Takahashi yelled back, “Hey! Do you know how that makes me feel when you say shit like that, when I’m your seme and you’re my uke?”
Kato crossed his arms and complained loudly, “It’s just so fucking unfair. Murata got beat up twice, but he found a seme and all is fine now. But those two boys will never find a seme and will spend the next two years getting fucked up by piece-of-shit semes.”
“I don’t make up the damn rules,” Takahashi stated. “Fair or not, it’s fucking reality. They chose to do what they did, and they have to pay the price. How the fuck is that our problem?”
Kato threw up his arms. “Dammit Ken! Can’t you just care for someone else besides us for a minute! We aren’t the only two people in this school!”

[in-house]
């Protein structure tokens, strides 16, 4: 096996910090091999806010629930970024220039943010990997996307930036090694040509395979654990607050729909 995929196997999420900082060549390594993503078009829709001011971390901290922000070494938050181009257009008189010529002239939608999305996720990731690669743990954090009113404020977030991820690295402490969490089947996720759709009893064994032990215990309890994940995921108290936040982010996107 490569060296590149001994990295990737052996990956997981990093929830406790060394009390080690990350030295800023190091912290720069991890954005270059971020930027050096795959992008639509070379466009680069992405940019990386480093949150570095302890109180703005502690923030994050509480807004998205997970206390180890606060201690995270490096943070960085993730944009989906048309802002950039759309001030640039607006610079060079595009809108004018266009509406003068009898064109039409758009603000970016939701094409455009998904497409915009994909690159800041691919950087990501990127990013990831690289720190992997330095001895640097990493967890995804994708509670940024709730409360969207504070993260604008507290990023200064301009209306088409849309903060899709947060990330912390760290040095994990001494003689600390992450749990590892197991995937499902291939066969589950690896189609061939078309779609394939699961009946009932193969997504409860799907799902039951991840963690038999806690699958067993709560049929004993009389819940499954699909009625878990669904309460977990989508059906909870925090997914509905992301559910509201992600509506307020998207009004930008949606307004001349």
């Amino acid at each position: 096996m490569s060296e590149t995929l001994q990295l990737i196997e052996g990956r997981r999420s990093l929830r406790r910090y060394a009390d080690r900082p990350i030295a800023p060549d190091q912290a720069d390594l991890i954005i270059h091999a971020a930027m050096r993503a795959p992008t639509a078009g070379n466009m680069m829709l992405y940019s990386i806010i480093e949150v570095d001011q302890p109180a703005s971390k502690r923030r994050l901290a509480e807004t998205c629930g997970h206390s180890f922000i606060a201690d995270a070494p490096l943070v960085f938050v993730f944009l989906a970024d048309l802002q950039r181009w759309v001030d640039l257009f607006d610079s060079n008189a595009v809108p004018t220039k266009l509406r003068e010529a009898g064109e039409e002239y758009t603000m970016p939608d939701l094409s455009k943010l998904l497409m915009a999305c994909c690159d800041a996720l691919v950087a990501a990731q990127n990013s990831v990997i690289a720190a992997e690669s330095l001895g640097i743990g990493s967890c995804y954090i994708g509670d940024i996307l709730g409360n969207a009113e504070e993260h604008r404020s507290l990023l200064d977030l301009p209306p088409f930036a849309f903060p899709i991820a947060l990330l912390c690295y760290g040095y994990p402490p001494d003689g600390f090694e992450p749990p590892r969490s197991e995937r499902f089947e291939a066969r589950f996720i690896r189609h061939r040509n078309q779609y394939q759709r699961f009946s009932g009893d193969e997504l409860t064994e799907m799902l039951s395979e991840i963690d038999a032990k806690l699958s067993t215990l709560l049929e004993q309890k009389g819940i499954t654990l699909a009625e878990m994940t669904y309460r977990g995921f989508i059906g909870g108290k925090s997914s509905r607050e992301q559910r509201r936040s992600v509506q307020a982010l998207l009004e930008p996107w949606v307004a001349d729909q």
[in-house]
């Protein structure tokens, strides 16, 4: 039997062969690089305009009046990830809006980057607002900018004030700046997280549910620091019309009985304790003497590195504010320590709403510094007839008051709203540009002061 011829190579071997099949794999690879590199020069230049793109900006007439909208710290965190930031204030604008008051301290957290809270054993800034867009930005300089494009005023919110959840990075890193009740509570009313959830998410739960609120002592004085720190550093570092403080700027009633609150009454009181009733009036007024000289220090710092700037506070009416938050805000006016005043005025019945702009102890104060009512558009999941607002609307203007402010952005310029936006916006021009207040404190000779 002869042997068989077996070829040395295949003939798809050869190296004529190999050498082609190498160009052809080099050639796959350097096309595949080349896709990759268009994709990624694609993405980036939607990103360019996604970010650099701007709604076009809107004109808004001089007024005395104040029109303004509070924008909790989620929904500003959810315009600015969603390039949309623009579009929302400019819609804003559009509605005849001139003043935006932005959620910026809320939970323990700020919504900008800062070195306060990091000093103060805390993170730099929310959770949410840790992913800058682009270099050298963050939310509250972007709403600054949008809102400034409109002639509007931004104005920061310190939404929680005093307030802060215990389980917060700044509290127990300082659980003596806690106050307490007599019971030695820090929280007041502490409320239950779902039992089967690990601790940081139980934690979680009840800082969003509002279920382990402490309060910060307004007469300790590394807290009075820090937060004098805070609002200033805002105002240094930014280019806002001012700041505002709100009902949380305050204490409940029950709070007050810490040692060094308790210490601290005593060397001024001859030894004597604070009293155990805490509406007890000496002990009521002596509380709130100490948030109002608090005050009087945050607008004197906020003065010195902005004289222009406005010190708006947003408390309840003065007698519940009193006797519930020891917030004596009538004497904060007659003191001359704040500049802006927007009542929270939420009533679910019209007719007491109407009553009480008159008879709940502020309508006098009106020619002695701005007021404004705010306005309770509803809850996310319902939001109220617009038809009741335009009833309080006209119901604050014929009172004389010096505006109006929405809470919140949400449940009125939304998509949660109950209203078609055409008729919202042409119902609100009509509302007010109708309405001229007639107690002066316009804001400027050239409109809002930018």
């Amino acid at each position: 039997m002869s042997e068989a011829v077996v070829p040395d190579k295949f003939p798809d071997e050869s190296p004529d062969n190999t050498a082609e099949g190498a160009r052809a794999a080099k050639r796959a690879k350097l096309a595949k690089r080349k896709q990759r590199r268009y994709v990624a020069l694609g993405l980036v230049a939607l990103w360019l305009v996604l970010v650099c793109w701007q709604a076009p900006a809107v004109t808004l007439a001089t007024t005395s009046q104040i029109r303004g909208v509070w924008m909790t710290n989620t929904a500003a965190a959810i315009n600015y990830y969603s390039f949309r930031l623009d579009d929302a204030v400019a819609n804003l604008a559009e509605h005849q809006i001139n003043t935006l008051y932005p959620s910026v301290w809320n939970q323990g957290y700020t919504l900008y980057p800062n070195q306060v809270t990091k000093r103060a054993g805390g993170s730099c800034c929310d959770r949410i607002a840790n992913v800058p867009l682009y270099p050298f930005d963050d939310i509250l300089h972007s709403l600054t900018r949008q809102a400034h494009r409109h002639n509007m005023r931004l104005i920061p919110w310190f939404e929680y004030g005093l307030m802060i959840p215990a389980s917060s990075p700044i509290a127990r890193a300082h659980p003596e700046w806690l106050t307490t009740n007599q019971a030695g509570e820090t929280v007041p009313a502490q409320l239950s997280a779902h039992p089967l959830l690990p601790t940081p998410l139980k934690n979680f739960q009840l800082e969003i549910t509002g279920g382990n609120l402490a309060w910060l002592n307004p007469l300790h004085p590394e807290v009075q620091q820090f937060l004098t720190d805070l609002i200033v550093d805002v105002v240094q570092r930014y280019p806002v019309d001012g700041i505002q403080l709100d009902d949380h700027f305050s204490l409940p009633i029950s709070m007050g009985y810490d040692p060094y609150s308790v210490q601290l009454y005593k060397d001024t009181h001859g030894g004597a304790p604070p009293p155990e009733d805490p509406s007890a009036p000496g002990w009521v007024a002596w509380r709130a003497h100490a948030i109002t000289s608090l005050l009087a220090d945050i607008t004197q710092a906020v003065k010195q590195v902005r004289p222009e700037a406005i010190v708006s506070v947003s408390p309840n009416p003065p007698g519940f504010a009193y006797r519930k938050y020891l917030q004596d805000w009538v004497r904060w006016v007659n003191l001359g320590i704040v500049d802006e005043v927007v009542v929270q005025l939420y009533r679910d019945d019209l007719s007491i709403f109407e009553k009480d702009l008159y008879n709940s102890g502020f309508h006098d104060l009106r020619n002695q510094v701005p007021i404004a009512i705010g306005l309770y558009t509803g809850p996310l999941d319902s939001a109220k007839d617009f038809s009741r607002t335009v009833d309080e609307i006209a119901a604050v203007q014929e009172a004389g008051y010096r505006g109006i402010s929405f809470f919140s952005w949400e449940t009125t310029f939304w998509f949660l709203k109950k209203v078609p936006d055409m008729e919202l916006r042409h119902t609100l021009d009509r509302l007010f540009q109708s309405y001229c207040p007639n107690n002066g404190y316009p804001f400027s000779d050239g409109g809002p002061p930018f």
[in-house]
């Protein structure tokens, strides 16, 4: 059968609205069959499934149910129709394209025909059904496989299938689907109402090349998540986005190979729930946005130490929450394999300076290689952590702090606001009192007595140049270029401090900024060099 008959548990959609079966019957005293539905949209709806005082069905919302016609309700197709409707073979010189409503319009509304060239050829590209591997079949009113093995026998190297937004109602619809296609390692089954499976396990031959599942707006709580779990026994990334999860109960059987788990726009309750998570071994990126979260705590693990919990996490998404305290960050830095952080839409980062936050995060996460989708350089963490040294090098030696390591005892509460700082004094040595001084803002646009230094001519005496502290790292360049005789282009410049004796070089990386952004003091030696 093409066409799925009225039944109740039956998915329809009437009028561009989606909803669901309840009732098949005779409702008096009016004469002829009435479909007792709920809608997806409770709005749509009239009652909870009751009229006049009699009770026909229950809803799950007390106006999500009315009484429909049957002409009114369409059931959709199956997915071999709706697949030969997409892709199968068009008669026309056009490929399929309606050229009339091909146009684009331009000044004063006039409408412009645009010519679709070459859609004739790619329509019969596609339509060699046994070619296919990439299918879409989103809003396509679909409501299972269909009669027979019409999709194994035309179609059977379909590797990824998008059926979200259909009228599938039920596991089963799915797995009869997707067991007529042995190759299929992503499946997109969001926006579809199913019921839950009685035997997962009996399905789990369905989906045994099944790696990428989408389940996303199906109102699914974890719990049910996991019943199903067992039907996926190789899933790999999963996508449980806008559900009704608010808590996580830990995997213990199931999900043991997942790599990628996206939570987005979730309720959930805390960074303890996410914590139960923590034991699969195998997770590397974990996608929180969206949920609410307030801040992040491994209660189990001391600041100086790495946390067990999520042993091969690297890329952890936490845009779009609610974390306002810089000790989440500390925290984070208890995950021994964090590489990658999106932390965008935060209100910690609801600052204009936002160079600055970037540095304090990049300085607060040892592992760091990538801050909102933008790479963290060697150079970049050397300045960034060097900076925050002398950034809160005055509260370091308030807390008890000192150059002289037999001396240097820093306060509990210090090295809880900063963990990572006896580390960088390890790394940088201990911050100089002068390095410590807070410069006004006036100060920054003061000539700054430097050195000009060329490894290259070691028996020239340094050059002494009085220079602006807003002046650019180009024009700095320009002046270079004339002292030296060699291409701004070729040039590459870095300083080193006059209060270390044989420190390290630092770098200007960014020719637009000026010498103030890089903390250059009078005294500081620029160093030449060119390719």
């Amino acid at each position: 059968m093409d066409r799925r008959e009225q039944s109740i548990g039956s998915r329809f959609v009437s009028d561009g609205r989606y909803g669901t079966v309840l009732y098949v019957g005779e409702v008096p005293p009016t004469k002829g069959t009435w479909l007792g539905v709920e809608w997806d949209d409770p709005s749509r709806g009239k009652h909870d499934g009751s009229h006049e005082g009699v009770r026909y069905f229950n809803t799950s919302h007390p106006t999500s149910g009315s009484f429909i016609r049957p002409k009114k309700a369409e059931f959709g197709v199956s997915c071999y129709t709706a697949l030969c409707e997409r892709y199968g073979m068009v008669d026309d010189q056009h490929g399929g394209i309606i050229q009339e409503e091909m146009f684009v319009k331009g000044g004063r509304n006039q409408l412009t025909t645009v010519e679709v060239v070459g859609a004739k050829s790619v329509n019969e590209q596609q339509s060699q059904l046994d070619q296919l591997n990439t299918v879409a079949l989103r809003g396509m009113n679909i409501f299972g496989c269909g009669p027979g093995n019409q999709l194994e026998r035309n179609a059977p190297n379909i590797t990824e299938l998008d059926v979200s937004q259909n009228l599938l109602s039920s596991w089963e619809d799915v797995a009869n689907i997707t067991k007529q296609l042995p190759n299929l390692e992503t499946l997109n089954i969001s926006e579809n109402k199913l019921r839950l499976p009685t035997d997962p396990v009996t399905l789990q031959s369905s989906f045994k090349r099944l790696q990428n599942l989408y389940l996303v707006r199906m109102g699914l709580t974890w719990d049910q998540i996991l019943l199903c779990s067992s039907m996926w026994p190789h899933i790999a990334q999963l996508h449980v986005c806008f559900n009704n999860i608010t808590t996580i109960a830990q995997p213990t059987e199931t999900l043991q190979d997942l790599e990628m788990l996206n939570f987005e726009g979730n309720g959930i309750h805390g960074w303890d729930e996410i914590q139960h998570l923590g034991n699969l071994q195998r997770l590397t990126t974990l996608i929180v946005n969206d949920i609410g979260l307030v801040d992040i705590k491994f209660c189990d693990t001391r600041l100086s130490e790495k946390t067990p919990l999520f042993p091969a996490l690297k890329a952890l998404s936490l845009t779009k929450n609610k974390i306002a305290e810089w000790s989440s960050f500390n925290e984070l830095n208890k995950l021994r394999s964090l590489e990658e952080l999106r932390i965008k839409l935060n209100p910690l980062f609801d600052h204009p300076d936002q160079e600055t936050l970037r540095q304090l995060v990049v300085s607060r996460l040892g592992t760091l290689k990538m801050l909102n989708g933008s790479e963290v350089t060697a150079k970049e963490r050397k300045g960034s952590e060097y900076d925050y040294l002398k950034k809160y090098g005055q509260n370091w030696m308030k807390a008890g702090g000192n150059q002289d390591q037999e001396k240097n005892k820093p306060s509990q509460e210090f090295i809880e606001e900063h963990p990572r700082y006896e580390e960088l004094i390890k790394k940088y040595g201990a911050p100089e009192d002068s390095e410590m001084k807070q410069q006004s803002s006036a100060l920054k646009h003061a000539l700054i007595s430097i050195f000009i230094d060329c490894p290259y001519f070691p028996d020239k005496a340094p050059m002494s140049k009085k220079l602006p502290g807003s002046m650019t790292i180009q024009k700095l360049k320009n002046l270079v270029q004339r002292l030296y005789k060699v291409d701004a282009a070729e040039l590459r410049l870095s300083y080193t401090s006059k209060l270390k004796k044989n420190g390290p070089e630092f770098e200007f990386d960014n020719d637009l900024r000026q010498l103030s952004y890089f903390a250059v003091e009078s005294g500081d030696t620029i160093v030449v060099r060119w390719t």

Takahashi growled. “We are the only two that matter.”
“Did you feel that way before or after Aizawa-san was expelled?” Kato asked acidly.
“What the fuck is your problem, Ren?”
Kato was upset. He really didn’t know how to answer that question, so he simply glared.
Takahashi turned and put his hands on the sink, leaning against it, his head hanging down. “I’m really starting to hate this fucking bathroom,” Takahashi said.
Kato’s anger lessoned quickly simply by knowing that he and Takahashi shared similar feelings about this bathroom. “Maybe we should find a different one to argue in,” Kato said.
Takahashi snorted. “That’s enough. We need to get back to class.”
“Yeah,” Kato said. He tried not to show his extreme irritation at what he perceived as Takahashi’s continued avoidance of dealing with issues. He felt that every time they argued, it always seemed to end with nothing ever being resolved, and it was eating at him.